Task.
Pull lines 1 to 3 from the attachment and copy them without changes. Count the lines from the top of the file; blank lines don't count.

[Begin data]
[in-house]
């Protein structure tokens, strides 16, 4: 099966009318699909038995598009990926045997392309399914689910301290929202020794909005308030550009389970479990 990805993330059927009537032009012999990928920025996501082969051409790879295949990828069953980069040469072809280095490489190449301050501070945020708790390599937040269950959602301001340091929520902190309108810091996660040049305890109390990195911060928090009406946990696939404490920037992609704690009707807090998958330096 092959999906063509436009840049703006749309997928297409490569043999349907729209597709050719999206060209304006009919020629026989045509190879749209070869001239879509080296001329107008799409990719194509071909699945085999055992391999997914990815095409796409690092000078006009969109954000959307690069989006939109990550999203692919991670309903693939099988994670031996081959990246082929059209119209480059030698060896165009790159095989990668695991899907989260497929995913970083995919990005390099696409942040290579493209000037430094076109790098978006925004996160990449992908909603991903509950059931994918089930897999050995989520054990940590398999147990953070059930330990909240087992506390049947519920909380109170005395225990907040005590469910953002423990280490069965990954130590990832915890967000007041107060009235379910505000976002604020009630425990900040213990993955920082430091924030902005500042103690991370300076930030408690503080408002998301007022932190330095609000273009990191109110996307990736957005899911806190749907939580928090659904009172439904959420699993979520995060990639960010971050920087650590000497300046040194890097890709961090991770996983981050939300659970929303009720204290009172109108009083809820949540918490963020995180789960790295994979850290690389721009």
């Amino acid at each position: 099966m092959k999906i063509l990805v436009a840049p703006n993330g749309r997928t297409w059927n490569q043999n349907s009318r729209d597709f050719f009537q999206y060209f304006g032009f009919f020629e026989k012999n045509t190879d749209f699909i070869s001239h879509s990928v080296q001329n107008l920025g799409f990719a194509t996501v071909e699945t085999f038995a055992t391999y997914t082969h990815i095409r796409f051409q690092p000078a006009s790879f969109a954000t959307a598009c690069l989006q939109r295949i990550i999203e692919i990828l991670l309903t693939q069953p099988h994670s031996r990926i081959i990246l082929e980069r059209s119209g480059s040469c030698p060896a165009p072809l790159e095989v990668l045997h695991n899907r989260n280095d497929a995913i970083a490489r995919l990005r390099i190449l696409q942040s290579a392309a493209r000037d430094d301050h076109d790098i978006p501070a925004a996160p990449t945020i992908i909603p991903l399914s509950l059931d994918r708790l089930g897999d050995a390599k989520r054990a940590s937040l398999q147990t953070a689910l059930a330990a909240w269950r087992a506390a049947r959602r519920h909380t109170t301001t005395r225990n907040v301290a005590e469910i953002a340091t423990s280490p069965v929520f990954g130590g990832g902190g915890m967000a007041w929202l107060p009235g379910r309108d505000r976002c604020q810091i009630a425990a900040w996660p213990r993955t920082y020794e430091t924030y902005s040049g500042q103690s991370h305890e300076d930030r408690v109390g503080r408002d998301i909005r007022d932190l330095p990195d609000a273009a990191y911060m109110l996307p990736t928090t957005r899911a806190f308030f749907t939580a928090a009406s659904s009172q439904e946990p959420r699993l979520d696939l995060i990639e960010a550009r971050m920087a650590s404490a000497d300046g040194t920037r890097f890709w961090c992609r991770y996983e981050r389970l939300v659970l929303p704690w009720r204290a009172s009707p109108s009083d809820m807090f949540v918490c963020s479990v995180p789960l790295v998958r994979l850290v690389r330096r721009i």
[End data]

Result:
[in-house]
């Protein structure tokens, strides 16, 4: 099966009318699909038995598009990926045997392309399914689910301290929202020794909005308030550009389970479990 990805993330059927009537032009012999990928920025996501082969051409790879295949990828069953980069040469072809280095490489190449301050501070945020708790390599937040269950959602301001340091929520902190309108810091996660040049305890109390990195911060928090009406946990696939404490920037992609704690009707807090998958330096 092959999906063509436009840049703006749309997928297409490569043999349907729209597709050719999206060209304006009919020629026989045509190879749209070869001239879509080296001329107008799409990719194509071909699945085999055992391999997914990815095409796409690092000078006009969109954000959307690069989006939109990550999203692919991670309903693939099988994670031996081959990246082929059209119209480059030698060896165009790159095989990668695991899907989260497929995913970083995919990005390099696409942040290579493209000037430094076109790098978006925004996160990449992908909603991903509950059931994918089930897999050995989520054990940590398999147990953070059930330990909240087992506390049947519920909380109170005395225990907040005590469910953002423990280490069965990954130590990832915890967000007041107060009235379910505000976002604020009630425990900040213990993955920082430091924030902005500042103690991370300076930030408690503080408002998301007022932190330095609000273009990191109110996307990736957005899911806190749907939580928090659904009172439904959420699993979520995060990639960010971050920087650590000497300046040194890097890709961090991770996983981050939300659970929303009720204290009172109108009083809820949540918490963020995180789960790295994979850290690389721009």
């Amino acid at each position: 099966m092959k999906i063509l990805v436009a840049p703006n993330g749309r997928t297409w059927n490569q043999n349907s009318r729209d597709f050719f009537q999206y060209f304006g032009f009919f020629e026989k012999n045509t190879d749209f699909i070869s001239h879509s990928v080296q001329n107008l920025g799409f990719a194509t996501v071909e699945t085999f038995a055992t391999y997914t082969h990815i095409r796409f051409q690092p000078a006009s790879f969109a954000t959307a598009c690069l989006q939109r295949i990550i999203e692919i990828l991670l309903t693939q069953p099988h994670s031996r990926i081959i990246l082929e980069r059209s119209g480059s040469c030698p060896a165009p072809l790159e095989v990668l045997h695991n899907r989260n280095d497929a995913i970083a490489r995919l990005r390099i190449l696409q942040s290579a392309a493209r000037d430094d301050h076109d790098i978006p501070a925004a996160p990449t945020i992908i909603p991903l399914s509950l059931d994918r708790l089930g897999d050995a390599k989520r054990a940590s937040l398999q147990t953070a689910l059930a330990a909240w269950r087992a506390a049947r959602r519920h909380t109170t301001t005395r225990n907040v301290a005590e469910i953002a340091t423990s280490p069965v929520f990954g130590g990832g902190g915890m967000a007041w929202l107060p009235g379910r309108d505000r976002c604020q810091i009630a425990a900040w996660p213990r993955t920082y020794e430091t924030y902005s040049g500042q103690s991370h305890e300076d930030r408690v109390g503080r408002d998301i909005r007022d932190l330095p990195d609000a273009a990191y911060m109110l996307p990736t928090t957005r899911a806190f308030f749907t939580a928090a009406s659904s009172q439904e946990p959420r699993l979520d696939l995060i990639e960010a550009r971050m920087a650590s404490a000497d300046g040194t920037r890097f890709w961090c992609r991770y996983e981050r389970l939300v659970l929303p704690w009720r204290a009172s009707p109108s009083d809820m807090f949540v918490c963020s479990v995180p789960l790295v998958r994979l850290v690389r330096r721009i």